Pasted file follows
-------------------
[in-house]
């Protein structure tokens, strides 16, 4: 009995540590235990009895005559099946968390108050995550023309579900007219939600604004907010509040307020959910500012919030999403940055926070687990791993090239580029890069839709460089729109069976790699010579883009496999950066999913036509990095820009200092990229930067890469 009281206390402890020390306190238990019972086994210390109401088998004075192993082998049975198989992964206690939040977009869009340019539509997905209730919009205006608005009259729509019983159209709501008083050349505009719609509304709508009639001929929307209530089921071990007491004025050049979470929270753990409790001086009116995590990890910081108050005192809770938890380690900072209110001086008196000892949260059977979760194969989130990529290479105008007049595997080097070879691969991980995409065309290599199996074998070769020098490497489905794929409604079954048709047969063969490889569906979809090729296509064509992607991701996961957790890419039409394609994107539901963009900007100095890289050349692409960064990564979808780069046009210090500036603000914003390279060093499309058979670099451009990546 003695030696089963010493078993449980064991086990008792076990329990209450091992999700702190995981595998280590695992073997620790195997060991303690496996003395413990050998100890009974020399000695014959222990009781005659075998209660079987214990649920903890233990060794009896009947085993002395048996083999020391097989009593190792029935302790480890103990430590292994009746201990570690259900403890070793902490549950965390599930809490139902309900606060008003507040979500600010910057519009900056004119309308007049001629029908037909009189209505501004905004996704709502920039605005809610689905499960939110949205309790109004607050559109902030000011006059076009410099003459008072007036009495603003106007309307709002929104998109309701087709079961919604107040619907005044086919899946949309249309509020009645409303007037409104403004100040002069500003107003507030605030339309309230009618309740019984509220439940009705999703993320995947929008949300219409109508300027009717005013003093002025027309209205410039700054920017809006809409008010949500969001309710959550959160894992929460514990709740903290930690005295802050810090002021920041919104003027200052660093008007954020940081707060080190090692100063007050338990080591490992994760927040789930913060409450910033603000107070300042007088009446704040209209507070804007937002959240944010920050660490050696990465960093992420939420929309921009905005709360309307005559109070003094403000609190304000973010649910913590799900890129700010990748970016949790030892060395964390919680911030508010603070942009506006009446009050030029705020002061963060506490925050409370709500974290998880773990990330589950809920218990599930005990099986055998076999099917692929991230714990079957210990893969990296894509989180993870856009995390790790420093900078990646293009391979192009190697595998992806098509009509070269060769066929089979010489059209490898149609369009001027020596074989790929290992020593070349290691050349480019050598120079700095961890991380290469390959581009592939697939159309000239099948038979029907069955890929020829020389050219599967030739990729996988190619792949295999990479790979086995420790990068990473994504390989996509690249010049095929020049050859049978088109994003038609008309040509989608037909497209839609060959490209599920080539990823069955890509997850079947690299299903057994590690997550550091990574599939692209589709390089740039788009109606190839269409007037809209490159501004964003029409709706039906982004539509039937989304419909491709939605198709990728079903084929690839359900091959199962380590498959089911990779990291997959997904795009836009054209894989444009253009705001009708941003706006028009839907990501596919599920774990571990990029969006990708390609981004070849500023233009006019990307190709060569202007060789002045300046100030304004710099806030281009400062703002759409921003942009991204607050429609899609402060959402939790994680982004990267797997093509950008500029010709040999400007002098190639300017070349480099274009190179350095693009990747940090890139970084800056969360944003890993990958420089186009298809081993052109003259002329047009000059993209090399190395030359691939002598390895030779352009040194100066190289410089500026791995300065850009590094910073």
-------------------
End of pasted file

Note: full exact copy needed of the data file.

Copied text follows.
[in-house]
């Protein structure tokens, strides 16, 4: 009995540590235990009895005559099946968390108050995550023309579900007219939600604004907010509040307020959910500012919030999403940055926070687990791993090239580029890069839709460089729109069976790699010579883009496999950066999913036509990095820009200092990229930067890469 009281206390402890020390306190238990019972086994210390109401088998004075192993082998049975198989992964206690939040977009869009340019539509997905209730919009205006608005009259729509019983159209709501008083050349505009719609509304709508009639001929929307209530089921071990007491004025050049979470929270753990409790001086009116995590990890910081108050005192809770938890380690900072209110001086008196000892949260059977979760194969989130990529290479105008007049595997080097070879691969991980995409065309290599199996074998070769020098490497489905794929409604079954048709047969063969490889569906979809090729296509064509992607991701996961957790890419039409394609994107539901963009900007100095890289050349692409960064990564979808780069046009210090500036603000914003390279060093499309058979670099451009990546 003695030696089963010493078993449980064991086990008792076990329990209450091992999700702190995981595998280590695992073997620790195997060991303690496996003395413990050998100890009974020399000695014959222990009781005659075998209660079987214990649920903890233990060794009896009947085993002395048996083999020391097989009593190792029935302790480890103990430590292994009746201990570690259900403890070793902490549950965390599930809490139902309900606060008003507040979500600010910057519009900056004119309308007049001629029908037909009189209505501004905004996704709502920039605005809610689905499960939110949205309790109004607050559109902030000011006059076009410099003459008072007036009495603003106007309307709002929104998109309701087709079961919604107040619907005044086919899946949309249309509020009645409303007037409104403004100040002069500003107003507030605030339309309230009618309740019984509220439940009705999703993320995947929008949300219409109508300027009717005013003093002025027309209205410039700054920017809006809409008010949500969001309710959550959160894992929460514990709740903290930690005295802050810090002021920041919104003027200052660093008007954020940081707060080190090692100063007050338990080591490992994760927040789930913060409450910033603000107070300042007088009446704040209209507070804007937002959240944010920050660490050696990465960093992420939420929309921009905005709360309307005559109070003094403000609190304000973010649910913590799900890129700010990748970016949790030892060395964390919680911030508010603070942009506006009446009050030029705020002061963060506490925050409370709500974290998880773990990330589950809920218990599930005990099986055998076999099917692929991230714990079957210990893969990296894509989180993870856009995390790790420093900078990646293009391979192009190697595998992806098509009509070269060769066929089979010489059209490898149609369009001027020596074989790929290992020593070349290691050349480019050598120079700095961890991380290469390959581009592939697939159309000239099948038979029907069955890929020829020389050219599967030739990729996988190619792949295999990479790979086995420790990068990473994504390989996509690249010049095929020049050859049978088109994003038609008309040509989608037909497209839609060959490209599920080539990823069955890509997850079947690299299903057994590690997550550091990574599939692209589709390089740039788009109606190839269409007037809209490159501004964003029409709706039906982004539509039937989304419909491709939605198709990728079903084929690839359900091959199962380590498959089911990779990291997959997904795009836009054209894989444009253009705001009708941003706006028009839907990501596919599920774990571990990029969006990708390609981004070849500023233009006019990307190709060569202007060789002045300046100030304004710099806030281009400062703002759409921003942009991204607050429609899609402060959402939790994680982004990267797997093509950008500029010709040999400007002098190639300017070349480099274009190179350095693009990747940090890139970084800056969360944003890993990958420089186009298809081993052109003259002329047009000059993209090399190395030359691939002598390895030779352009040194100066190289410089500026791995300065850009590094910073």